Zulgad: Rhodes getting extra attention; positive reviews for Bridgewater
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With the Vikings three days away from their preseason opener, here are three observations from time spent in Mankato the past couple of weeks.
Student of the game
Mike Zimmer has had plenty to focus on during his first training camp as a coach, but one area he is paying special attention to is the defensive backfield and, in particular, second-year cornerback Xavier Rhodes.
This is no accident.
Rhodes, a first-round pick in 2013, is being counted on to become an elite cornerback. However, he still has plenty to learn about playing one of the most difficult positions in the NFL and he also is in the process of picking up a new scheme.
Zimmer was a secondary coach before he became a defensive coordinator in the NFL and, thus, has a lot to offer Rhodes when it comes to the teaching process. It doesn't hurt that Rhodes also is working with defensive backs coach Jerry Gray, who was defensive coordinator for the Tennessee Titants from 2011 to 2013, and veteran corner Captain Munnerlyn.
Munnerlyn, who joined the Vikings as a free agent during the offseason, spoke last week about taking Rhodes under his wing.
The fact Rhodes has several good mentors doesn't mean he is going to pick up everything all at once. That's why there have been times in camp when Rhodes has been successful on one part of a play but Zimmer or Gray aren't satisfied with the end result.
"It was a great interception," Zimmer said Monday before adding, "(but) it was poor, poor position on the receiver. ... We have to get him to be in the right position and then make the play easy and then he does not have to make great plays."
With the Vikings facing high-quality quarterbacks, not to mention top-notch receivers, in the NFC North, Zimmer knows it is imperative that Rhodes takes a big step forward this season.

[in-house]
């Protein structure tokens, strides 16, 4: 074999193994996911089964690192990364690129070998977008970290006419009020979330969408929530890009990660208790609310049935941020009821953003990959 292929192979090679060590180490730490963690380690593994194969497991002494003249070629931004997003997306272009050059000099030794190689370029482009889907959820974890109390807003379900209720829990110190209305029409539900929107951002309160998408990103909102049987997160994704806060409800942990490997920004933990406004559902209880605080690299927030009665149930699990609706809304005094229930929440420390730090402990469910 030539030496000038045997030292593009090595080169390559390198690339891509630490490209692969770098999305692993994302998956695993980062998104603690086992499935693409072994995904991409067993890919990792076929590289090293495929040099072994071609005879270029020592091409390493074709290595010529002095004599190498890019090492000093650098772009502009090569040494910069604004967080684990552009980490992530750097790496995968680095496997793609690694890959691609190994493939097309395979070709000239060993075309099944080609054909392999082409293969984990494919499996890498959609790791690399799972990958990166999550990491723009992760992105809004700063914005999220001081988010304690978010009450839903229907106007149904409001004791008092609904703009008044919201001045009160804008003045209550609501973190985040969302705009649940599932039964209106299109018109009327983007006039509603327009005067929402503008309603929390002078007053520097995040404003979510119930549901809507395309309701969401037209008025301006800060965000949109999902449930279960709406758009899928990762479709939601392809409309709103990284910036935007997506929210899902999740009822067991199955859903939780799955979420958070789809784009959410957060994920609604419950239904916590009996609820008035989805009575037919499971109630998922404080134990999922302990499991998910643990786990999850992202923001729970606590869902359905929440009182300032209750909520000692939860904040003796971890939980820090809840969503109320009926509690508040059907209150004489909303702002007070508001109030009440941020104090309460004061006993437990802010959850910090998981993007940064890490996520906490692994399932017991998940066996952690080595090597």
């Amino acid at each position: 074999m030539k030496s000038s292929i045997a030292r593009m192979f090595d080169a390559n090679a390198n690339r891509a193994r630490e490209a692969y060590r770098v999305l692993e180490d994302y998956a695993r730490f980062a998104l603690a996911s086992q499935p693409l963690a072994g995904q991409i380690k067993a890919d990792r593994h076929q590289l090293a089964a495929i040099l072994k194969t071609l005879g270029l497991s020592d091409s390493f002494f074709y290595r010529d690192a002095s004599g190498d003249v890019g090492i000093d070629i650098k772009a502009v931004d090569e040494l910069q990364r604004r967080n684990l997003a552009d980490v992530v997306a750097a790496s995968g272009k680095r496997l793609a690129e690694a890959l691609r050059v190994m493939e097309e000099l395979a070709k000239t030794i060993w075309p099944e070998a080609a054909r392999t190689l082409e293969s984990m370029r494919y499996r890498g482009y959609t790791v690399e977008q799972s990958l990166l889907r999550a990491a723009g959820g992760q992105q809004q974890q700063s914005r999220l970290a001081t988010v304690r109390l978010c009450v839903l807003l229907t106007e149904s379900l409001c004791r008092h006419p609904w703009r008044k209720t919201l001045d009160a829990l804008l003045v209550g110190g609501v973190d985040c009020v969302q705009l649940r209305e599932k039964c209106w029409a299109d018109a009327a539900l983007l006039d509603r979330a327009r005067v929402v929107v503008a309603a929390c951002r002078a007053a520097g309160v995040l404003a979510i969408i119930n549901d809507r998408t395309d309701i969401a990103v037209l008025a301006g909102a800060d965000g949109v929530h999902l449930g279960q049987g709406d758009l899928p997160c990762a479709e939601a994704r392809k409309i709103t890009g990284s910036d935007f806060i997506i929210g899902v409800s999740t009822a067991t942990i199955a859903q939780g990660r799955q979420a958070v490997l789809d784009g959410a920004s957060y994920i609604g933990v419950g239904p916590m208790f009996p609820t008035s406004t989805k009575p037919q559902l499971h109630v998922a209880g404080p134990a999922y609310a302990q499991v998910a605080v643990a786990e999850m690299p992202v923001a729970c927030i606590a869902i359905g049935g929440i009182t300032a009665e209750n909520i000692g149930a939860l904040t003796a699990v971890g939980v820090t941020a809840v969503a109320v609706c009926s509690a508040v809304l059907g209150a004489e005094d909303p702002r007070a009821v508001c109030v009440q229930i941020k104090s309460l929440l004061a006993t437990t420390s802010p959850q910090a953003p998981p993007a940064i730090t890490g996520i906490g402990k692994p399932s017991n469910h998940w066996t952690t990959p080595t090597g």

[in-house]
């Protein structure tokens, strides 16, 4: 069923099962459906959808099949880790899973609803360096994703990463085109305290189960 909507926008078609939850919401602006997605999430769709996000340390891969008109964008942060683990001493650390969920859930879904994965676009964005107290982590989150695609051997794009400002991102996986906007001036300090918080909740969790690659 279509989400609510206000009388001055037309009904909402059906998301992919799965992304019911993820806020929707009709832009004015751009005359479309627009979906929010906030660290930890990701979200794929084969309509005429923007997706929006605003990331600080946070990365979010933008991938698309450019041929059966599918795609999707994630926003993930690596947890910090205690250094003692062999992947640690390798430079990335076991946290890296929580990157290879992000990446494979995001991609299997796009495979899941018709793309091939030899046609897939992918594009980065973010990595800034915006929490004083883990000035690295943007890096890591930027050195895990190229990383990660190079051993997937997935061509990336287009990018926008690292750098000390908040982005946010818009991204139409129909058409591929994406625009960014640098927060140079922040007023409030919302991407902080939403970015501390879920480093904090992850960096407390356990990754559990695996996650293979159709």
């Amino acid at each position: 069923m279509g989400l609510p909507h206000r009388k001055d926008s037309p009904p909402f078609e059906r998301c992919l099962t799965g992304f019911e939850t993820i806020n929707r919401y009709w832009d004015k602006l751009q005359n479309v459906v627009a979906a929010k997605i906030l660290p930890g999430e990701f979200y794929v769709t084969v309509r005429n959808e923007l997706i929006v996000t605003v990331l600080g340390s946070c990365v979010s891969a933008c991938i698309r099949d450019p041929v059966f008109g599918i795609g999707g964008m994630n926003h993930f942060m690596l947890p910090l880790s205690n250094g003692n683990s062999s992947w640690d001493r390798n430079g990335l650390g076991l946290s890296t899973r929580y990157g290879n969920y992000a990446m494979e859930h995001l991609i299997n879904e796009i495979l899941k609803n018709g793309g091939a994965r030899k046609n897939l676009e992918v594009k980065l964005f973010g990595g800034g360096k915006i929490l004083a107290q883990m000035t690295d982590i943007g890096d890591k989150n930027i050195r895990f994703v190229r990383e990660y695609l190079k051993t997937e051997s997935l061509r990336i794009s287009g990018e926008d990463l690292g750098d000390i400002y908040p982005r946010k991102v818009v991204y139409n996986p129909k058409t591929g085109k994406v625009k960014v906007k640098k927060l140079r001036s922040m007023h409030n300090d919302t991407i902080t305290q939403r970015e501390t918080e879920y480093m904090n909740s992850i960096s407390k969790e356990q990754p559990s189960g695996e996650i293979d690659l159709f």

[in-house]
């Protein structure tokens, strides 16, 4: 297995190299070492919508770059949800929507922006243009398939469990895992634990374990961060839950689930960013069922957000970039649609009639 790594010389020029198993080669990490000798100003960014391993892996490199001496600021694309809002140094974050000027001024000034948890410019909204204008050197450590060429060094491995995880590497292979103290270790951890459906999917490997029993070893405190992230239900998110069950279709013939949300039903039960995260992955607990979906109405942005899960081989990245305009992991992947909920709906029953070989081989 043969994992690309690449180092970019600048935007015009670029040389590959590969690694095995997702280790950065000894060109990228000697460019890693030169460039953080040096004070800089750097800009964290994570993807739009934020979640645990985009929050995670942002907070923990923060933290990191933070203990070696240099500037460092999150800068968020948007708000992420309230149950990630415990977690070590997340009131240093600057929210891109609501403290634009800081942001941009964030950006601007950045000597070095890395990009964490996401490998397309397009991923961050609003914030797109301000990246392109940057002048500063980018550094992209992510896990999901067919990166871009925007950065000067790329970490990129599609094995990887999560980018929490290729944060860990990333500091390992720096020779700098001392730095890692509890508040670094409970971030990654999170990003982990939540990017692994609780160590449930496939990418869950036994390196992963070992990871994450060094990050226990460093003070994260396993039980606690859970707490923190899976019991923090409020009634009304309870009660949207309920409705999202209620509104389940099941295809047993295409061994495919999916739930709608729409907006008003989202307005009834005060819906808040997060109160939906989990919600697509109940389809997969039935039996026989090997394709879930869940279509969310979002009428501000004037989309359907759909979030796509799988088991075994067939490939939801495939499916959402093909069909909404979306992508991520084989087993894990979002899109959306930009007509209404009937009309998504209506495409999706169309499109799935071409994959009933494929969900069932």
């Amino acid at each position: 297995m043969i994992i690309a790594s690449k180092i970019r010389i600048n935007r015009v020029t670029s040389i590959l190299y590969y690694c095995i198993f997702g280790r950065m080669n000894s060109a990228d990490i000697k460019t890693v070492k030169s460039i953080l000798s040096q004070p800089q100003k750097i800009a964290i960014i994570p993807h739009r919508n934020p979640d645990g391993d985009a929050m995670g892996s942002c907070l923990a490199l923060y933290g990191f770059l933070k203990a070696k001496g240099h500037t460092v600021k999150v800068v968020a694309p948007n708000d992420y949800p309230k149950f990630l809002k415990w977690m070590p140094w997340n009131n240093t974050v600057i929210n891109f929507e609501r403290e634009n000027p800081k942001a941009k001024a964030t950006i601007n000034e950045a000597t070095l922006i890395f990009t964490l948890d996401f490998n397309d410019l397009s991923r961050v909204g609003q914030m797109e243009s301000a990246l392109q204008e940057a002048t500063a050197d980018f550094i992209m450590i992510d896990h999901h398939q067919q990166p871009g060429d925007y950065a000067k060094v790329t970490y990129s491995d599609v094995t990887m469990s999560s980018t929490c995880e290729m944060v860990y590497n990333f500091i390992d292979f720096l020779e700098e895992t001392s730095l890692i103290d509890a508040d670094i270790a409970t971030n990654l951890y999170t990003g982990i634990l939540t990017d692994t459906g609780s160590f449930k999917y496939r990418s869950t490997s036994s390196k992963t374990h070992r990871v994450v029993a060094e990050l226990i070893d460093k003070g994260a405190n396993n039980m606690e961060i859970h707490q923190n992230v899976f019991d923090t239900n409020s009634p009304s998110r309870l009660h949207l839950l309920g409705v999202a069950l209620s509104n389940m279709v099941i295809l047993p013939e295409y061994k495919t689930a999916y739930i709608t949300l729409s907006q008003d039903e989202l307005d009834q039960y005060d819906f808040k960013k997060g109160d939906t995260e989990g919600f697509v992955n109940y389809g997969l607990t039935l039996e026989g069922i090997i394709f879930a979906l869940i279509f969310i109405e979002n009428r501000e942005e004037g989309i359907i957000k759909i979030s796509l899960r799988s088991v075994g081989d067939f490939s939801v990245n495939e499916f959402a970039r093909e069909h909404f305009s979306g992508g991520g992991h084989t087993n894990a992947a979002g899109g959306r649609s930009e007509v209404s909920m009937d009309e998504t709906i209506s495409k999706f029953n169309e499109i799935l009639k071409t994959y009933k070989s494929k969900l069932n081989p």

Our expectations vs. their expectations
It's important to remember that what fans and media make judgments on during practices aren't necessarily the same things the coaching staff are making judgments on.
A key example is the quarterback position.
While many of us want to make a quick decision on Teddy Bridgewater's development, or some days the lack thereof, this is a process for offensive coordinator Norv Turner and Zimmer. It's why the two are in no hurry to rush their prized first-round pick.
Bridgewater has not looked great of late - he threw four interceptions over a span of three practices - but, as Turner explained Tuesday, he isn't looking at this like most of us. And that's a good thing.
"I just have a different perspective than all of you and it's not right or wrong, it's because I look at it differently," he said. "We are doing a lot of things. There are things we're doing with Teddy that we would never call in a game. We're trying to find out where he's at in terms of what he can do. I think he's playing at an awfully high level."
This training camp, and this season, is all about putting Bridgewater in first-time situations and seeing how he does. Many of these situations will occur in practices, away from the spotlight of the national television cameras.
This is why there is no need to rush Bridgewater and why the more you observe how he's being used in camp the more you realize there is no intention to start him on opening day.
Matt Cassel has been around the block and while he's also learning a new system, the veteran has seen much more than Bridgewater and is in a better position to deal with any failures that takes place. Turner also is more likely to open up his playbook for Cassel because of his experience.
This is no knock against Bridgewater. It's just the realization that he can get valuable experience behind the scenes in 2014.
Who wants the job?
Zimmer has to be wondering why it is so difficult to find someone to take hold of the wide open strong safety position.
There's only one problem with Blanton being at the top of that list. A strained hamstring suffered last week has left him as a spectator during practice. As for Sanford and Raymond, they could end up as special teams' contributors, but likely lack the coverage skills that Zimmer wants from this position. (Andrew Sendejo, who was recently activated from the physically-unable-to-perform list, is listed as the third-string free safety.)
That's why the 34-year-old Crocker was brought back by his old pal Zimmer on Monday. Zimmer talked Crocker into playing the past two seasons as well when the former was the defensive coordinator in Cincinnati.
Don't let Crocker's current spot on the depth chart fool you. He might be listed fourth but it won't be surprising if he starts in the regular-season opener on Sept. 7 in St. Louis.
Crocker knows Zimmer's defensive scheme inside and out, meaning the veteran can serve as an on-the-field coach and a potential tutor to the other strong safeties trying to pick up the system. Long term, the answer could be Blanton, provided he can stay on the field.